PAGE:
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The Way North (South)

September 29, 2019

September 27, 2019

An on-line ad at GORV.COM had an RV, a 2017 “Hymer.”  Only it was in Anchorage.  P. was interested.

She had me phone with a ridiculously low offer, which a fellow named Ted rejected.  Then P. and our granddaughter and I went to the Burger Dive for lunch. Usually you have to wait to get into the Burger Dive. We waited.

Part way through a flaming hot jalapeño burger the phone buzzed in my pocket.  Scared me, as usual, because I thought I was getting electrocuted.  It was Ted, who made a counter offer.  Later, we checked with the credit union, and our banker, Brian Callahan, agreed to lend us half the price.  I informed Ted. We had a deal.

We left for Alaska with four suitcases and a dog at six am, first to Salt Lake City, then Seattle, then Anchorage, we arrived at 2:30 pm.  I phoned Ted who picked us up in a rusty old van.  Immediately he told us a list of things wrong with our purchase.  Then he drove us to a rundown lot.  The title would be a problem, he said, adding that we would have to register it in Alaska and get Alaska plates.  

The title wasn’t a problem.  Ted was probably legit.  The problems with the Hymer were trivial. 

The following day we drove many hours from Anchorage to Tok Junction, where we spent the first night of our bold, 5,000 mile journey.  I had bought 8 bottles of wine, six cans of Nalleys chili, six packs of Top Ramen, some milk, cereal, granola, eggs, cheese, tortillas, dish soap, dog food, jumper cables, salsa, refried beans, and coffee.  Also bagels, fig newtons, peanut butter, and jam.  And dog treats:  milk bones and peanut butter nibbles.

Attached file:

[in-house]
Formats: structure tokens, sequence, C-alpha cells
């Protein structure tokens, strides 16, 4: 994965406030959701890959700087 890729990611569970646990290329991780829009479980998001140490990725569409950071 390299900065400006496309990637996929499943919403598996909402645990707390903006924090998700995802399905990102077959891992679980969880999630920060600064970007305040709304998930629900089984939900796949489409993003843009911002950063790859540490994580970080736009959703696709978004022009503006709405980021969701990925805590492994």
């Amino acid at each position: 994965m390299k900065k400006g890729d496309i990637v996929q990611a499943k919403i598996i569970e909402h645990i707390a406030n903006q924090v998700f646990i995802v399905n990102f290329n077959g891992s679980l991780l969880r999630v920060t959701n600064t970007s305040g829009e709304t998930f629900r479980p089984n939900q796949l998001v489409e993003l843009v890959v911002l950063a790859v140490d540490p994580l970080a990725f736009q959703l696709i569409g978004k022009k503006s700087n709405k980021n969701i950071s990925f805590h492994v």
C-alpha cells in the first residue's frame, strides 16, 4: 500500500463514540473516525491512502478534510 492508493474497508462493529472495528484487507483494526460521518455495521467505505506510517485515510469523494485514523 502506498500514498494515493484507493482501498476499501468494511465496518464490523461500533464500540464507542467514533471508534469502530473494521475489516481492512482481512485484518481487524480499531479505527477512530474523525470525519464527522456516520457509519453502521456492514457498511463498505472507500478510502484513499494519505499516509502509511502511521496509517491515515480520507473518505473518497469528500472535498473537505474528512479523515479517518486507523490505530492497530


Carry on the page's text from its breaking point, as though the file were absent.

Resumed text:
The salt and pepper we bought later. Oops.

While I napped in the back P. stopped at a farmer’s market in Fort Nelson and bought salsa, sausages, potatoes, bannock, bread and onions.

The highway throughout Canada had generous shoulders, was smooth, well-maintained.  However, the cafes and gas stations were old, had antiquated pumps, had fat, sullen, bald-headed owners, and the establishments were nearly all “for sale,” especially in the farthest-north areas.  The views were so beautiful and wide that we felt exhilarated.  I had a hard time taking pictures.

Matanuska glacier, near Palmer, Alaska.

We stopped for the night at eight places, roughly 400-500 miles apart, by the time we got to Winnipeg.  P. wanted to visit the grave of Louis Rial there, at St. Boniface.  The iPhone helped us find it, although it frequently told us to drive the wrong way on one-way streets, or drive on sidewalks.  We had to fly on our own several times, using our “common sense.”

We saw a sign that said, “Everyone who doesn’t want a speeding ticket, raise your right foot!”

If you want to learn about Louis Rial, I recommend the book, Strange Empire, by Joseph Kinsey Howard.  When in Saskatoon, we drove north to a place called Batoche, where Mr. Rial surrendered to the Canadian government.  He was then executed by hanging in Regina.  Mr. Rial was a duly elected spokesman for the Metis of North America, but dishonored by the Canadian government. This was a terrible injustice, racist. Wrong.

Gunther at Teslin Lake.

Are Canadian parks great?  Duh!  We stopped at many and saw bison, caribou, black bears, and heard wolves howling nearby.  Wildlife was most satisfying.  We had purchased a 2019 copy of “Milepost” online to guide us.  

Liard hot springs did not disappoint, but it has been built up considerably since the last time we saw it in the early 1980s.  You have to pay to get into the parking lot and there’s a gift shop and an RV park built in.  We saw a van from Bozeman.  The boardwalk is still the same, and there’s a changing room building.

Bison near Liard Hot Springs

We drove across Canada to Thunder Bay, then southwest on Lake Superior to Duluth to visit our son and his family.  

From there we drove to Scottsbluff, Nebraska, to visit my beautiful sister Carol.  She prepared lavish meals for us and for her daughter Beth and her family.  Carol has a cat named Guy Wiley, a tortoise shell gray.  Gunther barked at the cat the first day.

We hiked five miles the next day.  We walked a path that followed the Oregon Trail to the Scotts Bluff monument.  Gunther stepped on goat heads a couple of times, which we picked out of his paw pads.

Carol made a huckleberry pie and an apple pie, which we ate with cheese.  (Apple pie without cheese is like a kiss without a squeeze.) She made a meatloaf with burger and Italian sausage, and baked potatoes.  She fed P. and me, and Beth and Joe and Luke, Sam and Sammy.

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